Brazil issues $1.2 bln in fines on beef companies
Brasilia (AFP) April 14, 2011
Brazilian authorities announced Thursday they are seeking $1.2 billion in fines against 14 companies accused of buying beef from farms exploiting illegally deforested areas or slave labor in the Amazon.
Federal prosecutor Anselmo Henrique Cordeiro Lopes told AFP that he gathered evidence for more than a year and tried unsuccessfully to get companies to sign a deal banning the practices.
Among the accused was JBS Friboi, the world's largest beef exporter, which told AFP that the complaint was "a surprise" because it was in advanced stages of negotiations with prosecutors on an agreement.
The farms are located in the Amazon state of Acre. Brazil is one of the world's largest beef producers, but it is estimated that that livestock has caused 80 percent of deforestation in the Amazon in recent years.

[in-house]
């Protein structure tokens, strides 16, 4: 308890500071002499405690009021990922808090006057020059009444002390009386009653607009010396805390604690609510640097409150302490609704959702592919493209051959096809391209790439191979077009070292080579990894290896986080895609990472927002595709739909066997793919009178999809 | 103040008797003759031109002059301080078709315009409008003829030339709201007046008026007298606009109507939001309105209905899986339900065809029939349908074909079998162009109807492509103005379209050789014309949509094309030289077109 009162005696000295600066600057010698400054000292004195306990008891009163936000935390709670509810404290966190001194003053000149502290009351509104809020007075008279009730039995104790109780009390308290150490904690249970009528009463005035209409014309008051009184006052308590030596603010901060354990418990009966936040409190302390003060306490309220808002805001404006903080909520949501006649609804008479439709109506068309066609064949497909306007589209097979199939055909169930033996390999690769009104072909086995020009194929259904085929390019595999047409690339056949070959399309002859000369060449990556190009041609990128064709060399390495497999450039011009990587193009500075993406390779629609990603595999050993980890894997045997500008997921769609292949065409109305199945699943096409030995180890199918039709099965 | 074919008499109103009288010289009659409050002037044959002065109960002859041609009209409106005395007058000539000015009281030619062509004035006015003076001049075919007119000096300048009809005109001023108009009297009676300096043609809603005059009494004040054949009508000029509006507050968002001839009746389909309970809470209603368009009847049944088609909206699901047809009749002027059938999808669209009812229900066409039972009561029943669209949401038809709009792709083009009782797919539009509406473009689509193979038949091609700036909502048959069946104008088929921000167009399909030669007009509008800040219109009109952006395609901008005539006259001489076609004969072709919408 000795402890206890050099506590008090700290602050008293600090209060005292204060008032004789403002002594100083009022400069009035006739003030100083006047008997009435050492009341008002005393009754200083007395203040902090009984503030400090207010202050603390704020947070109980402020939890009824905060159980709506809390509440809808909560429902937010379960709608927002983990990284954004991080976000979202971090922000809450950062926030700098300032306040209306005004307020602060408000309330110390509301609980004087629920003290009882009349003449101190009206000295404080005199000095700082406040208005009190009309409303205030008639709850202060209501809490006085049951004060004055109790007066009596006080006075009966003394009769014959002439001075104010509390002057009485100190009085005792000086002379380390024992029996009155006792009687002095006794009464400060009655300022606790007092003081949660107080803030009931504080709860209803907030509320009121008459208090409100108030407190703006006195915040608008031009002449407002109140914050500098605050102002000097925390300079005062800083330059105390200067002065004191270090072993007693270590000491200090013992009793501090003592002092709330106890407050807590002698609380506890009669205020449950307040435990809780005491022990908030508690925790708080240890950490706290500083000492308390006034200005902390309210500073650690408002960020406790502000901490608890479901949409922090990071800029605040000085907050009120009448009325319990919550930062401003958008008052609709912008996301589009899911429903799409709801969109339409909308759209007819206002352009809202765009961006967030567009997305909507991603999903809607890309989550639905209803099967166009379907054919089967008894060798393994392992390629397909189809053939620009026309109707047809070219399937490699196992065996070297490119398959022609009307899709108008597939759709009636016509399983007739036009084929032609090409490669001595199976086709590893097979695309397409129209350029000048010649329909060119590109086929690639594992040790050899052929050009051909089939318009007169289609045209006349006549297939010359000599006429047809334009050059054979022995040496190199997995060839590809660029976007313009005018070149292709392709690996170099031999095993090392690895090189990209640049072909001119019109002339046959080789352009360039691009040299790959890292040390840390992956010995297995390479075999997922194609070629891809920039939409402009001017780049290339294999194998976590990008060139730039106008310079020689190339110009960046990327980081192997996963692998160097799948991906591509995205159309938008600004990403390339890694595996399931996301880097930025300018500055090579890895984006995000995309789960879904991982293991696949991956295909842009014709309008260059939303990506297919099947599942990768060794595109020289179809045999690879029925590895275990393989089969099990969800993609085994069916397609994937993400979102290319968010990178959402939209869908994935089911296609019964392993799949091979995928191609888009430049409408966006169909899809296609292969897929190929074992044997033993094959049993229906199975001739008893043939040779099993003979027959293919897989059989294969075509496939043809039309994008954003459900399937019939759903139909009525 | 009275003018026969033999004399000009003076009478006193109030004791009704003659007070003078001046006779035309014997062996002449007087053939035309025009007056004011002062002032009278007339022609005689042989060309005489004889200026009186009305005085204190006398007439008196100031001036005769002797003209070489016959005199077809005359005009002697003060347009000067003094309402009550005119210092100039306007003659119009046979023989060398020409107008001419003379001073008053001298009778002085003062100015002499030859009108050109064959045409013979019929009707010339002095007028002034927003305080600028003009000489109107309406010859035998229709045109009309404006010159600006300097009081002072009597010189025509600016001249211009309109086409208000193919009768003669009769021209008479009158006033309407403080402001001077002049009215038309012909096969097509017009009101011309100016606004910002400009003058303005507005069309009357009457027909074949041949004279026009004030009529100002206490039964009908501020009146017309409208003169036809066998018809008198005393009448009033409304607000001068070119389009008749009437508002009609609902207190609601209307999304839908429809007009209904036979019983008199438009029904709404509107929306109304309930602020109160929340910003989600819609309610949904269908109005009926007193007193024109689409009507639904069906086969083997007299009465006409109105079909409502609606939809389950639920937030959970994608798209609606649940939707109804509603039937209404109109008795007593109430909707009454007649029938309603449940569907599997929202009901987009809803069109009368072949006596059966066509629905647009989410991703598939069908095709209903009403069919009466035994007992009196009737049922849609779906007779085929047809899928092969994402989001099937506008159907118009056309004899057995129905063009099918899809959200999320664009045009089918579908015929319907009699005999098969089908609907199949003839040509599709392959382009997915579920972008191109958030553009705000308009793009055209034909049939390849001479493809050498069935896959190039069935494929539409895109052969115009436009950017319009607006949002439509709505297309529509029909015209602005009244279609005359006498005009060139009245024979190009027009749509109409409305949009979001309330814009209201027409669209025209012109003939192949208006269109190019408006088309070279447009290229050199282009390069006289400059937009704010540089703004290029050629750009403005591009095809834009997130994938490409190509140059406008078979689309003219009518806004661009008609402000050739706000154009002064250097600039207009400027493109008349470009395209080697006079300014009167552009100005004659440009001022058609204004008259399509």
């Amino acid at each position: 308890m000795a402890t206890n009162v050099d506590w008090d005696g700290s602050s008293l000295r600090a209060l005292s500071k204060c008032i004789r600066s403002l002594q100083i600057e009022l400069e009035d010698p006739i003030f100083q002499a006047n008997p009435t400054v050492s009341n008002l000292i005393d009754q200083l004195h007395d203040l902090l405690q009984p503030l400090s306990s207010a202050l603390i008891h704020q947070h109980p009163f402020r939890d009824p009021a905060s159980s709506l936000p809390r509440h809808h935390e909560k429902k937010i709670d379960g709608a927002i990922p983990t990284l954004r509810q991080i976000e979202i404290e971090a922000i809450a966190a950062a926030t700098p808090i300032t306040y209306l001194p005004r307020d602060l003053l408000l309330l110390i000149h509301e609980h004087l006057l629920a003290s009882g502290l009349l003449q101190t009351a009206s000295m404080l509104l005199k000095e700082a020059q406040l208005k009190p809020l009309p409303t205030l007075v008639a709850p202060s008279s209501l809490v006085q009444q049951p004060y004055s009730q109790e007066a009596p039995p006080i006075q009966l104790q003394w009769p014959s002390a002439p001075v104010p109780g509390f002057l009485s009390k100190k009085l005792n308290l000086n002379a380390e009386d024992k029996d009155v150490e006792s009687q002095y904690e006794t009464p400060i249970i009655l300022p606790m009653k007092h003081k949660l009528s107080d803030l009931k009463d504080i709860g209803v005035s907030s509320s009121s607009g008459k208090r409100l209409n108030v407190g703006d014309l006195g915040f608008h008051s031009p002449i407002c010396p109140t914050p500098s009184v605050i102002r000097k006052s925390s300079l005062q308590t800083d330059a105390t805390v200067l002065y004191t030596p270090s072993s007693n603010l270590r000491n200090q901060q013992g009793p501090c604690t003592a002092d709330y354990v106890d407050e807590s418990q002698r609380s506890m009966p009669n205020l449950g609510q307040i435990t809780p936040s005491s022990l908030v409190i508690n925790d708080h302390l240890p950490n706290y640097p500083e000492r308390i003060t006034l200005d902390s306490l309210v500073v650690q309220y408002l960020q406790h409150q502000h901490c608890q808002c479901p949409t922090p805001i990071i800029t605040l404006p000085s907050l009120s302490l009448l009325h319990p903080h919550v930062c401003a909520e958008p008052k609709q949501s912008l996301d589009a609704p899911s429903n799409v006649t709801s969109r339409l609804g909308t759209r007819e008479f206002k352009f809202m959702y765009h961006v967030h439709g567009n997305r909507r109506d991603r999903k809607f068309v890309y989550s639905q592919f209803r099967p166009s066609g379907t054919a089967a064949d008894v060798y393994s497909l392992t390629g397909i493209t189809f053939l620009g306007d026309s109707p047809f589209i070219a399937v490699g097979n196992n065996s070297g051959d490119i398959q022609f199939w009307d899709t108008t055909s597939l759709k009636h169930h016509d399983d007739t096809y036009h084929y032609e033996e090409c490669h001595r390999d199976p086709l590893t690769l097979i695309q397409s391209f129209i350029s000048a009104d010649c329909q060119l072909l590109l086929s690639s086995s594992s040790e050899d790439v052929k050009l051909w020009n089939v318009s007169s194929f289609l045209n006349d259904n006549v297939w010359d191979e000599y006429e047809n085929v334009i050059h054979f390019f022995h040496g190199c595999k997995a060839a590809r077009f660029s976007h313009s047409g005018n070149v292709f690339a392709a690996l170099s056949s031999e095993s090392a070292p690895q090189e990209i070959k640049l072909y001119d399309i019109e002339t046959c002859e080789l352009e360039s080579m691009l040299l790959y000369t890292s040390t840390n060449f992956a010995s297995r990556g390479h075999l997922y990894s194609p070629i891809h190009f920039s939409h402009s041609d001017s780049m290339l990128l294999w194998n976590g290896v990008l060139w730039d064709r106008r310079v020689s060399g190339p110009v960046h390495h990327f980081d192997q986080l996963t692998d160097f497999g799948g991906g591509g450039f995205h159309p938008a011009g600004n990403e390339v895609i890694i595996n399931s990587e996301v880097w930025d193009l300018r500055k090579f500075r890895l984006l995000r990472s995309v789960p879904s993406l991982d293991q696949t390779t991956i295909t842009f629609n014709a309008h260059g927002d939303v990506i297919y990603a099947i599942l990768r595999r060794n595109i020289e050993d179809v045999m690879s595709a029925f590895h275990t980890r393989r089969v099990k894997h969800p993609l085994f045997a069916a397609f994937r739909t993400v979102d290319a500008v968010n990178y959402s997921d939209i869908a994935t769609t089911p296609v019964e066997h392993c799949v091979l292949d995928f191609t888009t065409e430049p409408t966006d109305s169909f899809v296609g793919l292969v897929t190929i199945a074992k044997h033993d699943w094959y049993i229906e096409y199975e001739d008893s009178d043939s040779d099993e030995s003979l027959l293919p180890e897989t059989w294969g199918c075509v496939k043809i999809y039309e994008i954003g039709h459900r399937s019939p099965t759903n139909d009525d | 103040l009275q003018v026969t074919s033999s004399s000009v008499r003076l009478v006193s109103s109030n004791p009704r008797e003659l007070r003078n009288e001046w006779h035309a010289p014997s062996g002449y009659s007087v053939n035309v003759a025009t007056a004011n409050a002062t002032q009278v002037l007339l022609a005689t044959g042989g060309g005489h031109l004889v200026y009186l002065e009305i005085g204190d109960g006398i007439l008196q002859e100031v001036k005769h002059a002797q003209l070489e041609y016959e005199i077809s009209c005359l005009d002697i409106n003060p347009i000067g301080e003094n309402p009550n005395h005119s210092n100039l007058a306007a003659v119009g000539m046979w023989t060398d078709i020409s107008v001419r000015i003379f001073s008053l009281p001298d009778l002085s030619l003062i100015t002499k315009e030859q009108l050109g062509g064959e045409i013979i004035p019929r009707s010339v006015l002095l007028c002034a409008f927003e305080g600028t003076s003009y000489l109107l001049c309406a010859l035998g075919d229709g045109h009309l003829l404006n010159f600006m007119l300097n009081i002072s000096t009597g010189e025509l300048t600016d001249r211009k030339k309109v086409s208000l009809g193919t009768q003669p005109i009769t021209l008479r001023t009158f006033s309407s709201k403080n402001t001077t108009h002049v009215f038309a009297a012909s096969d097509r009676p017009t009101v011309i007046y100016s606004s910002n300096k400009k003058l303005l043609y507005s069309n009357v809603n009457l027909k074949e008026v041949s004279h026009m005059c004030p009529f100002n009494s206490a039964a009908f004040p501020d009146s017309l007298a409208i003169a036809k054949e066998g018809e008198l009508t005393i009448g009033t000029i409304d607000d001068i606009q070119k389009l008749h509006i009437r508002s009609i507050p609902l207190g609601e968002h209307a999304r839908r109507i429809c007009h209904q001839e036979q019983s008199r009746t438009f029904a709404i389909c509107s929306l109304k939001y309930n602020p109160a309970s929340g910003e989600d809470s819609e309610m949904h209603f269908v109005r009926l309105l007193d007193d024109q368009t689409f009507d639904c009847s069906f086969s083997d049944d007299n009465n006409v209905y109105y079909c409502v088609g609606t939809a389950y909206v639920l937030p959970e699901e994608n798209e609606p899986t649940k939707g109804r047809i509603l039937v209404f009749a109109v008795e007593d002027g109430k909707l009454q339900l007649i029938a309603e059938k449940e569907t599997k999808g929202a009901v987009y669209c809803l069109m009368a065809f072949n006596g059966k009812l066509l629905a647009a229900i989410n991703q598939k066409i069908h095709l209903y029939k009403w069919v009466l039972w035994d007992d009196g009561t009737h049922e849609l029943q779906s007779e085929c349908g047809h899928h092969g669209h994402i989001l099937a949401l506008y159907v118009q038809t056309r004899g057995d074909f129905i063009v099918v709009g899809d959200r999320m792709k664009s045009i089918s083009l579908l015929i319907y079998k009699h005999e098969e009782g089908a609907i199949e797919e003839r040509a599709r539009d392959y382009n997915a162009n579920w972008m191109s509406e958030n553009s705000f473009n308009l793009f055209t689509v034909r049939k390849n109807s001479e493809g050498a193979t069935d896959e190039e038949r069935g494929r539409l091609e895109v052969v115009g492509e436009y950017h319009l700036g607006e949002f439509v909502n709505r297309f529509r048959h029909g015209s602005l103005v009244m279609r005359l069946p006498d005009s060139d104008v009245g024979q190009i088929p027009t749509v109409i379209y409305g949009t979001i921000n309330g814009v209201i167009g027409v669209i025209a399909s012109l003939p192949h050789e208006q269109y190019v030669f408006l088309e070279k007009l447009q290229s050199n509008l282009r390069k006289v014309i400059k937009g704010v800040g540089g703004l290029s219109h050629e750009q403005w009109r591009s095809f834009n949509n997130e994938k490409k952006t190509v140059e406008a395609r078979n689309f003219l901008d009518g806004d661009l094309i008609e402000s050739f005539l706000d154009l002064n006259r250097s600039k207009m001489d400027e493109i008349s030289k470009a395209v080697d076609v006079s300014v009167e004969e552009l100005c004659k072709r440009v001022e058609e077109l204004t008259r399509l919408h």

The complaint also named Brazil's Institute for the Environment, which was accused of failing to supervise the companies.
Prosecutors are seeking $625 million in fines and the same amount in compensation for environmental damage, according to Cordeiro Lopes.
JBS Friboi and three other large meat producers had signed a pledge in 2009 banning the purchase of cattle from certain deforested areas in Amazonian states.
It's not the first time prosecutors have cracked down in illegal farming practices.
In 2010, Brazil fined Lima Araujo Agropecuaria $2.9 million for keeping 180 of its workers in slavery on two of its properties.
Among the 180 enslaved workers freed from the two ranches in the northern state of Para were nine adolescents and a child of 14 years, officials had said.
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